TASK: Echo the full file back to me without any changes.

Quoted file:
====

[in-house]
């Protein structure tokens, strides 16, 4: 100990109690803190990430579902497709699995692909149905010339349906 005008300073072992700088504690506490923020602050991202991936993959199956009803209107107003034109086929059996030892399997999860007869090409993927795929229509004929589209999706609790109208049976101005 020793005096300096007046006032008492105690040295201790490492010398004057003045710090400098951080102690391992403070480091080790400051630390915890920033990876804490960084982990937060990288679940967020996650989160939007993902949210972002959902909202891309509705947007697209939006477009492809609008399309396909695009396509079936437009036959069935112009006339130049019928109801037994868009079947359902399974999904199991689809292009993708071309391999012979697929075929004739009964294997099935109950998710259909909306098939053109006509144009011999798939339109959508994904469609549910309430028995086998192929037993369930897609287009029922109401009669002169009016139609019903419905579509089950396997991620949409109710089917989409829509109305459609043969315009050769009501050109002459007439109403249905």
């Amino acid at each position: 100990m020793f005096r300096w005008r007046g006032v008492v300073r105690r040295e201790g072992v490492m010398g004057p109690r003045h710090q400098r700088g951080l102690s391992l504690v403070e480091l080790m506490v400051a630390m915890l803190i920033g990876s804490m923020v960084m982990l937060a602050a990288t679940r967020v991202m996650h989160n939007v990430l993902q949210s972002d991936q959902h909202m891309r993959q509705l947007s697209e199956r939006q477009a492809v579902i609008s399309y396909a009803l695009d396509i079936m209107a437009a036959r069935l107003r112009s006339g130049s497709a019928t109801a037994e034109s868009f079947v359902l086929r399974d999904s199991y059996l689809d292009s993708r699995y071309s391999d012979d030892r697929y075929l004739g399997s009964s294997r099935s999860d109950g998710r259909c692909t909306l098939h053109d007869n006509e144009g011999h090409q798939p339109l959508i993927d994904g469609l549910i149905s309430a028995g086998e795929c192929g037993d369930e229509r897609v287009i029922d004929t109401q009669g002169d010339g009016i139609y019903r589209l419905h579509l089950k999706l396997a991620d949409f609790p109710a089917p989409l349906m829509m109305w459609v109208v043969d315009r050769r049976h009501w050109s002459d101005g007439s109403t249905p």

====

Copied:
[in-house]
């Protein structure tokens, strides 16, 4: 100990109690803190990430579902497709699995692909149905010339349906 005008300073072992700088504690506490923020602050991202991936993959199956009803209107107003034109086929059996030892399997999860007869090409993927795929229509004929589209999706609790109208049976101005 020793005096300096007046006032008492105690040295201790490492010398004057003045710090400098951080102690391992403070480091080790400051630390915890920033990876804490960084982990937060990288679940967020996650989160939007993902949210972002959902909202891309509705947007697209939006477009492809609008399309396909695009396509079936437009036959069935112009006339130049019928109801037994868009079947359902399974999904199991689809292009993708071309391999012979697929075929004739009964294997099935109950998710259909909306098939053109006509144009011999798939339109959508994904469609549910309430028995086998192929037993369930897609287009029922109401009669002169009016139609019903419905579509089950396997991620949409109710089917989409829509109305459609043969315009050769009501050109002459007439109403249905």
């Amino acid at each position: 100990m020793f005096r300096w005008r007046g006032v008492v300073r105690r040295e201790g072992v490492m010398g004057p109690r003045h710090q400098r700088g951080l102690s391992l504690v403070e480091l080790m506490v400051a630390m915890l803190i920033g990876s804490m923020v960084m982990l937060a602050a990288t679940r967020v991202m996650h989160n939007v990430l993902q949210s972002d991936q959902h909202m891309r993959q509705l947007s697209e199956r939006q477009a492809v579902i609008s399309y396909a009803l695009d396509i079936m209107a437009a036959r069935l107003r112009s006339g130049s497709a019928t109801a037994e034109s868009f079947v359902l086929r399974d999904s199991y059996l689809d292009s993708r699995y071309s391999d012979d030892r697929y075929l004739g399997s009964s294997r099935s999860d109950g998710r259909c692909t909306l098939h053109d007869n006509e144009g011999h090409q798939p339109l959508i993927d994904g469609l549910i149905s309430a028995g086998e795929c192929g037993d369930e229509r897609v287009i029922d004929t109401q009669g002169d010339g009016i139609y019903r589209l419905h579509l089950k999706l396997a991620d949409f609790p109710a089917p989409l349906m829509m109305w459609v109208v043969d315009r050769r049976h009501w050109s002459d101005g007439s109403t249905p």